Recent advances in induced pluripotent stem cell (iPSC) research have turned limitations of prior and current research into possibilities. iPSCs can differentiate into the desired cell types, are easier to obtain than embryonic stem cells (ESCs), and more importantly, in case they are to be used in research on diseases, they can be obtained directly from the patient. With these advantages, differentiation of iPSCs into various cell types has been conducted in the fields of basic development, cell physiology, and cell therapy research. Differentiation of stem cells into nervous cells has been prevalent among all cell types studied. Starting with the monolayer 2D differentiation method where cells were attached to a dish, substantial efforts have been made to better mimic the in vivo environment and produce cells grown in vitro that closely resemble in vivo state cells. Having surpassed the stage of 3D differentiation, we have now reached the stage of creating tissues called organoids that resemble organs, rather than growing simple cells. In this review, we focus on the central nervous system (CNS) and describe the challenges faced in 2D and 3D differentiation research studies and the processes of overcoming them. We also discuss current studies and future perspectives on brain organoid researches.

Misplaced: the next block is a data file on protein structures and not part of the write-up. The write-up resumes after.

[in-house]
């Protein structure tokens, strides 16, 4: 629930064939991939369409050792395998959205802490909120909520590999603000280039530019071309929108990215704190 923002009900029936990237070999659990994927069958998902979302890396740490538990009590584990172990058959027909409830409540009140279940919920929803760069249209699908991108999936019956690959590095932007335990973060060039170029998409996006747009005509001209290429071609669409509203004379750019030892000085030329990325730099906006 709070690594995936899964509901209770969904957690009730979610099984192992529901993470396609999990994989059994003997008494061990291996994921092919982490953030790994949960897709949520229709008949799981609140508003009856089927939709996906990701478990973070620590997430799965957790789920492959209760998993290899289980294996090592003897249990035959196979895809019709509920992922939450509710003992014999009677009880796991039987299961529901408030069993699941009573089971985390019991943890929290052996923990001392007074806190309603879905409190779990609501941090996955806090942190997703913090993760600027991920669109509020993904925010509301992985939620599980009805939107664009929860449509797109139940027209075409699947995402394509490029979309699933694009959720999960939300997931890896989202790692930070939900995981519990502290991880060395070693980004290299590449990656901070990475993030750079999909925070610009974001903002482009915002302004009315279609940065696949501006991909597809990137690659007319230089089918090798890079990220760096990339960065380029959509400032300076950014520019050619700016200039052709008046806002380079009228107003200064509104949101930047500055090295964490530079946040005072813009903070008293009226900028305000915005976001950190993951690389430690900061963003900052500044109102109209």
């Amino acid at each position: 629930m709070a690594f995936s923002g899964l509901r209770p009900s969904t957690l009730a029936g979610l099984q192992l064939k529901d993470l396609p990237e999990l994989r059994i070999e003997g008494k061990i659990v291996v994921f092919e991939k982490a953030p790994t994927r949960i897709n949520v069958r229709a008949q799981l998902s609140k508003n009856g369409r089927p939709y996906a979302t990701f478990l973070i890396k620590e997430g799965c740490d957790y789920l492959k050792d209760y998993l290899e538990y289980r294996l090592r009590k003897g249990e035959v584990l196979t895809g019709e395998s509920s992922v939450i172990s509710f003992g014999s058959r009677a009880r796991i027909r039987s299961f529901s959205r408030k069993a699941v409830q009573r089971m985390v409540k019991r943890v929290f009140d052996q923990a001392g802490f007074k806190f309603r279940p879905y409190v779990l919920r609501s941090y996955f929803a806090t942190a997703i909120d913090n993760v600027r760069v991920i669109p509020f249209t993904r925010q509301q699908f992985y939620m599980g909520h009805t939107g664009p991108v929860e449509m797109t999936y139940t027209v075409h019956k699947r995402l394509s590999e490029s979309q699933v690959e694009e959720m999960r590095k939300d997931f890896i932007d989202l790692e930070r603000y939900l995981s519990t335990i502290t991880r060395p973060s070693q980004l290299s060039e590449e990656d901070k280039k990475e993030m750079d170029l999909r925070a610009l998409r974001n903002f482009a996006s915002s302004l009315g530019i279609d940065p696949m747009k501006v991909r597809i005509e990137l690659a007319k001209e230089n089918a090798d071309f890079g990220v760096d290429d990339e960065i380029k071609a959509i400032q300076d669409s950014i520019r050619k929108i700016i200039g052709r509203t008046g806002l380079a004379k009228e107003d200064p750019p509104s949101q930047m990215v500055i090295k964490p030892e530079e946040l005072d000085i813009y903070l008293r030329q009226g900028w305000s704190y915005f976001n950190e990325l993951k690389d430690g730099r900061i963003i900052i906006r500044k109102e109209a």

Keywords: brain; differentiation; neural; organoid; pluripotent stem cell.
Copyright © 2019 Hong and Do.
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